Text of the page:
Modeling osteosarcoma to identify novel therapeutic targets.
“As a young faculty, there are not too many opportunities for external funding where people trust you with a new ambitious project.”
Our initial studies were focused on the development of a model for osteosarcoma. At that time, several groups were developing genetically engineered mouse models for this bone cancer. Our idea was to develop a human model, starting from human mesenchymal stem cells and engineering them to activate cancer pathways known to be altered in the tumors of patients. The goal here was trying to use primary human cells (mesenchymal stem cells) and render them tumorigenic, which would allow us to study different stages of cancer initiation and progression.
We did find that loss of RB and/or p53 (two tumor suppressor genes) promoted the proliferation of mesenchymal stem cells. Unfortunately, towards the end of the funding period, when we were starting to make good progress, there was a shift in the field: what we thought were mesenchymal stem cells were not, new papers came out to say that previous groups had used the wrong markers to isolate these cells. So basically, we had been doing experiments with the wrong cells, misled by previous papers.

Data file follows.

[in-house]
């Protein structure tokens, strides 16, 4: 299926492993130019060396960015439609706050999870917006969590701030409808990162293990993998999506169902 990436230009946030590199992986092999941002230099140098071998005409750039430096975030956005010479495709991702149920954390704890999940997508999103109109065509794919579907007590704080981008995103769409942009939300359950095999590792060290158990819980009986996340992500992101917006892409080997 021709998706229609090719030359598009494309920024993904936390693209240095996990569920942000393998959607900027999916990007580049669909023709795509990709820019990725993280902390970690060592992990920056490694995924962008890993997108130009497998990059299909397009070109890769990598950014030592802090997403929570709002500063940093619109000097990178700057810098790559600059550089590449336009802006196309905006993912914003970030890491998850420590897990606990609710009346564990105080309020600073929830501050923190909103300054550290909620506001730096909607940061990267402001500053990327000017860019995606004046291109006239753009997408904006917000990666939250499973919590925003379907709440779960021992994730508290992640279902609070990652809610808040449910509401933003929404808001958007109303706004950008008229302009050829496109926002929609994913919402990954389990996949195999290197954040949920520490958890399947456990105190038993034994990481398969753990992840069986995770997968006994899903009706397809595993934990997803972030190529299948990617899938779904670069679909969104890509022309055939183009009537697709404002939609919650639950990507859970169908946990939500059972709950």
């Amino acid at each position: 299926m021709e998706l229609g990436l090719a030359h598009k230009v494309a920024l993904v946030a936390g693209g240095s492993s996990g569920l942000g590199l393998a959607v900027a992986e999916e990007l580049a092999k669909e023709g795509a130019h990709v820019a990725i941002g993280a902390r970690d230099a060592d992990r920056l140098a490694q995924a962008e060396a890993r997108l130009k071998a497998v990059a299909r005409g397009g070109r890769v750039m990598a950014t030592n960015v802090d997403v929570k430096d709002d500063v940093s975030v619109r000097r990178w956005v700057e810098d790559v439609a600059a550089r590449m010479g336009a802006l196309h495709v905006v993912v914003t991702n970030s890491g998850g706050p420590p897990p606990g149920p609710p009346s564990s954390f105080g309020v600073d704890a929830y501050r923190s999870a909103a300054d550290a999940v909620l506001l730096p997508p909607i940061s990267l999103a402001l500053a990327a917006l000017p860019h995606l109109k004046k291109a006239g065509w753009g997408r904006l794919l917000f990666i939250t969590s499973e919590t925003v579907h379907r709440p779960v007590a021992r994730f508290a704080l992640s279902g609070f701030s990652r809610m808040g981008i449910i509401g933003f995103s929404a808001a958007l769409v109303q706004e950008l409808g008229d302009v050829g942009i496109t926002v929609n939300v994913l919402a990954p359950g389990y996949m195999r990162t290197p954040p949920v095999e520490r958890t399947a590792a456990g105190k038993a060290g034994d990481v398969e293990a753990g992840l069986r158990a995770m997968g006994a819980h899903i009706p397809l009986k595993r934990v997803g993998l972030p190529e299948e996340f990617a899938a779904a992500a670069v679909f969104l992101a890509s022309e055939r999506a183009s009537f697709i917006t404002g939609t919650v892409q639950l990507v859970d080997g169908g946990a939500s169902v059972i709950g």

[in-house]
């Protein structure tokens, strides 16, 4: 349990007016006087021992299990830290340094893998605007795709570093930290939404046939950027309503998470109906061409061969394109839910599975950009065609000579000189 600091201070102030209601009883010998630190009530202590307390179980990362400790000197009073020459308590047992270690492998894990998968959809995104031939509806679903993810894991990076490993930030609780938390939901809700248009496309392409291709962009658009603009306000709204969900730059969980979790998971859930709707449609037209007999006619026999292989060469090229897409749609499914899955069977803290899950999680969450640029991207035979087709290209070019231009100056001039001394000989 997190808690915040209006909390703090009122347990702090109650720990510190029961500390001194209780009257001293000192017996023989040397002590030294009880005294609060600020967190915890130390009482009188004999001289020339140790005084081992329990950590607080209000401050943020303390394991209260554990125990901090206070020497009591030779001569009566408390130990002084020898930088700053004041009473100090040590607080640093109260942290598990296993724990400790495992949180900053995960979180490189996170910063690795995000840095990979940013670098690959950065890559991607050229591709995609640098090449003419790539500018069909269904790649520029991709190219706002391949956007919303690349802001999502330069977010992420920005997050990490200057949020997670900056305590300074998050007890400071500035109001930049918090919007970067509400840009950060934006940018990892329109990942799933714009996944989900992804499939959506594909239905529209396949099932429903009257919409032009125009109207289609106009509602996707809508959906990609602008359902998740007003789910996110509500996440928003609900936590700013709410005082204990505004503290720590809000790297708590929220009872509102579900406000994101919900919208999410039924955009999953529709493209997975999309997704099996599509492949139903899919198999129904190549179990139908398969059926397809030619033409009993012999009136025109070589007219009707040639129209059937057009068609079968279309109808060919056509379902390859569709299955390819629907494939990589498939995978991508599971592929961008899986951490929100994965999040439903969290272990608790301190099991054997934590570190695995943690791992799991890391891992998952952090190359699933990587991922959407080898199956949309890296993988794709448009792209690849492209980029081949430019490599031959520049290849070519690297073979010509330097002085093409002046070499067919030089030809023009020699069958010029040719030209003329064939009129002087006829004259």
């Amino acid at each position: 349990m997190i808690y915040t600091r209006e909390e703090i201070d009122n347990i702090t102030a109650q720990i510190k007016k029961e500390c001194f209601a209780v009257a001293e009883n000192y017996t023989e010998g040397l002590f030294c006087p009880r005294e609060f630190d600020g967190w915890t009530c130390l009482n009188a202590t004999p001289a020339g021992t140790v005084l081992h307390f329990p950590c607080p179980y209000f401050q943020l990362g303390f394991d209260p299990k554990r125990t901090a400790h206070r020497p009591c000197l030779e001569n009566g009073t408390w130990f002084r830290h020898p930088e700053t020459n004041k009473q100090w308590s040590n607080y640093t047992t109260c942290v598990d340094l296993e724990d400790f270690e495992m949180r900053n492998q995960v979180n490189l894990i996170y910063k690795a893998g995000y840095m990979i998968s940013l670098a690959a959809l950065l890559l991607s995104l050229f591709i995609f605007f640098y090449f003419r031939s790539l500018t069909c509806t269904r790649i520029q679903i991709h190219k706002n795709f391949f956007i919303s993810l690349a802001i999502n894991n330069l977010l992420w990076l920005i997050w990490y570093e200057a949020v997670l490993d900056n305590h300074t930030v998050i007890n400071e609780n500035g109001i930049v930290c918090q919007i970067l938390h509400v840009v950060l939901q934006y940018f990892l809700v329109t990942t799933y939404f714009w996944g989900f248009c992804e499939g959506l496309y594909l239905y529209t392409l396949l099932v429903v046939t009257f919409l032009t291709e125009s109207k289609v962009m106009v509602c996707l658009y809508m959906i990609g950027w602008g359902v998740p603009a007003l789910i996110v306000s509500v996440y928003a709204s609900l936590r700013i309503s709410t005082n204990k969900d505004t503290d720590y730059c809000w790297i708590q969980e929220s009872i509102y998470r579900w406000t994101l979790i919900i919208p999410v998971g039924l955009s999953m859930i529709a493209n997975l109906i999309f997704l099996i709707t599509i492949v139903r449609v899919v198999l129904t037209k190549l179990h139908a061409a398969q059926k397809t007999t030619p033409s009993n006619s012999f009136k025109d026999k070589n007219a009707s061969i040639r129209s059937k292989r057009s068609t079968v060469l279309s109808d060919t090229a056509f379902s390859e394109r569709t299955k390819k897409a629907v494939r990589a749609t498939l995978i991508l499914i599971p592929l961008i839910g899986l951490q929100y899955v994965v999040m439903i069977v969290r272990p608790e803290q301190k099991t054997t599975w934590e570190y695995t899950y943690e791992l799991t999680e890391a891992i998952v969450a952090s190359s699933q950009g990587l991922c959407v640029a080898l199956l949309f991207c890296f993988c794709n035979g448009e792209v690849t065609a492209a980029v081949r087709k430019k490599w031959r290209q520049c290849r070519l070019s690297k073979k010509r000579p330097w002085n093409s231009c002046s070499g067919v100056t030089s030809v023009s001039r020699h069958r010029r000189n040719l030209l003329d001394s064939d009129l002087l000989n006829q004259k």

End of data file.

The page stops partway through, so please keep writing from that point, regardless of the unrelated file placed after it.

Unfortunately, we did not make enough progress to generate meaningful data for patients and their families. But several other groups have generated beautiful mouse models that are currently being used to investigate the mechanisms of tumorigenesis in the bones of children.
Because of our lack of meaningful data, we were not able to obtain additional funds to pursue the project. Instead, we switched to a different system to study the Rb and p53 tumor suppressors, cellular reprogramming.
How has funding from ALSF made a difference in what you have been able to do?
This was an amazing opportunity to start something new. As a young faculty, there are not too many opportunities for external funding where people trust you with a new ambitious project. While this specific project did not work out the way we wanted, it allowed my lab to develop novel approaches (such as lentiviral infections of human cells). It also allowed me to interact with the clinicians in my department, who gave me advice on the disease. Finally, this grant from the ALSF was important in my department and outside, it showed I could get grants and it showed that I was interested in pediatrics diseases.
Julien Sage received a 2012 Springboard Grant